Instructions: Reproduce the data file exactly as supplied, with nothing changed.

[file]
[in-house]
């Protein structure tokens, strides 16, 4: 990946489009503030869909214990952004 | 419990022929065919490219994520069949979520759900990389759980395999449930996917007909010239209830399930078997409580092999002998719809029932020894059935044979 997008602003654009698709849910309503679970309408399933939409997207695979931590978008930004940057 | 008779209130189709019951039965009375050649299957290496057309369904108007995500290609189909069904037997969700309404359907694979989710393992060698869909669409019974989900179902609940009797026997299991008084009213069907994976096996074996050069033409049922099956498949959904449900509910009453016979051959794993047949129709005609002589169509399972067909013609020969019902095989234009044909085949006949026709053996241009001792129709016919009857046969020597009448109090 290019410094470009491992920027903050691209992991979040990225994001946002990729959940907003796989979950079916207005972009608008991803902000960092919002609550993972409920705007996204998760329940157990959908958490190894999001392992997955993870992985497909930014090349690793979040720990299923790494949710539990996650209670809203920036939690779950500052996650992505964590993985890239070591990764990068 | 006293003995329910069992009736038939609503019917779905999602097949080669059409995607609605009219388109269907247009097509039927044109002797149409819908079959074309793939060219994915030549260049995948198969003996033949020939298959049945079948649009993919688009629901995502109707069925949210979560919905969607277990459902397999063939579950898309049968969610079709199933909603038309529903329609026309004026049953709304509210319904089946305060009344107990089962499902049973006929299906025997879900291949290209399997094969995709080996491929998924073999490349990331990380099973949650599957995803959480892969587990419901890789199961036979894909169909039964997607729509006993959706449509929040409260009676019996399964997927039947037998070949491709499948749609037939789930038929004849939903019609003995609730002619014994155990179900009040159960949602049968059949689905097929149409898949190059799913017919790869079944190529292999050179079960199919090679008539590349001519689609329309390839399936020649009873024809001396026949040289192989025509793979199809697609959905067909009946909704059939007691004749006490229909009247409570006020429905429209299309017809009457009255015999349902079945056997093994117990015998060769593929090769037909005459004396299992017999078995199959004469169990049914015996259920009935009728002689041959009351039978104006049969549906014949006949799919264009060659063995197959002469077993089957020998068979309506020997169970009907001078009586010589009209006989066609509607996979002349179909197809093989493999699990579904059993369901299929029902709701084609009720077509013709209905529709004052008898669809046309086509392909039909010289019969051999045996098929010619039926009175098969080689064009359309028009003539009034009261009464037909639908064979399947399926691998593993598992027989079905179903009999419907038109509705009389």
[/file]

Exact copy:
[in-house]
């Protein structure tokens, strides 16, 4: 990946489009503030869909214990952004 | 419990022929065919490219994520069949979520759900990389759980395999449930996917007909010239209830399930078997409580092999002998719809029932020894059935044979 997008602003654009698709849910309503679970309408399933939409997207695979931590978008930004940057 | 008779209130189709019951039965009375050649299957290496057309369904108007995500290609189909069904037997969700309404359907694979989710393992060698869909669409019974989900179902609940009797026997299991008084009213069907994976096996074996050069033409049922099956498949959904449900509910009453016979051959794993047949129709005609002589169509399972067909013609020969019902095989234009044909085949006949026709053996241009001792129709016919009857046969020597009448109090 290019410094470009491992920027903050691209992991979040990225994001946002990729959940907003796989979950079916207005972009608008991803902000960092919002609550993972409920705007996204998760329940157990959908958490190894999001392992997955993870992985497909930014090349690793979040720990299923790494949710539990996650209670809203920036939690779950500052996650992505964590993985890239070591990764990068 | 006293003995329910069992009736038939609503019917779905999602097949080669059409995607609605009219388109269907247009097509039927044109002797149409819908079959074309793939060219994915030549260049995948198969003996033949020939298959049945079948649009993919688009629901995502109707069925949210979560919905969607277990459902397999063939579950898309049968969610079709199933909603038309529903329609026309004026049953709304509210319904089946305060009344107990089962499902049973006929299906025997879900291949290209399997094969995709080996491929998924073999490349990331990380099973949650599957995803959480892969587990419901890789199961036979894909169909039964997607729509006993959706449509929040409260009676019996399964997927039947037998070949491709499948749609037939789930038929004849939903019609003995609730002619014994155990179900009040159960949602049968059949689905097929149409898949190059799913017919790869079944190529292999050179079960199919090679008539590349001519689609329309390839399936020649009873024809001396026949040289192989025509793979199809697609959905067909009946909704059939007691004749006490229909009247409570006020429905429209299309017809009457009255015999349902079945056997093994117990015998060769593929090769037909005459004396299992017999078995199959004469169990049914015996259920009935009728002689041959009351039978104006049969549906014949006949799919264009060659063995197959002469077993089957020998068979309506020997169970009907001078009586010589009209006989066609509607996979002349179909197809093989493999699990579904059993369901299929029902709701084609009720077509013709209905529709004052008898669809046309086509392909039909010289019969051999045996098929010619039926009175098969080689064009359309028009003539009034009261009464037909639908064979399947399926691998593993598992027989079905179903009999419907038109509705009389």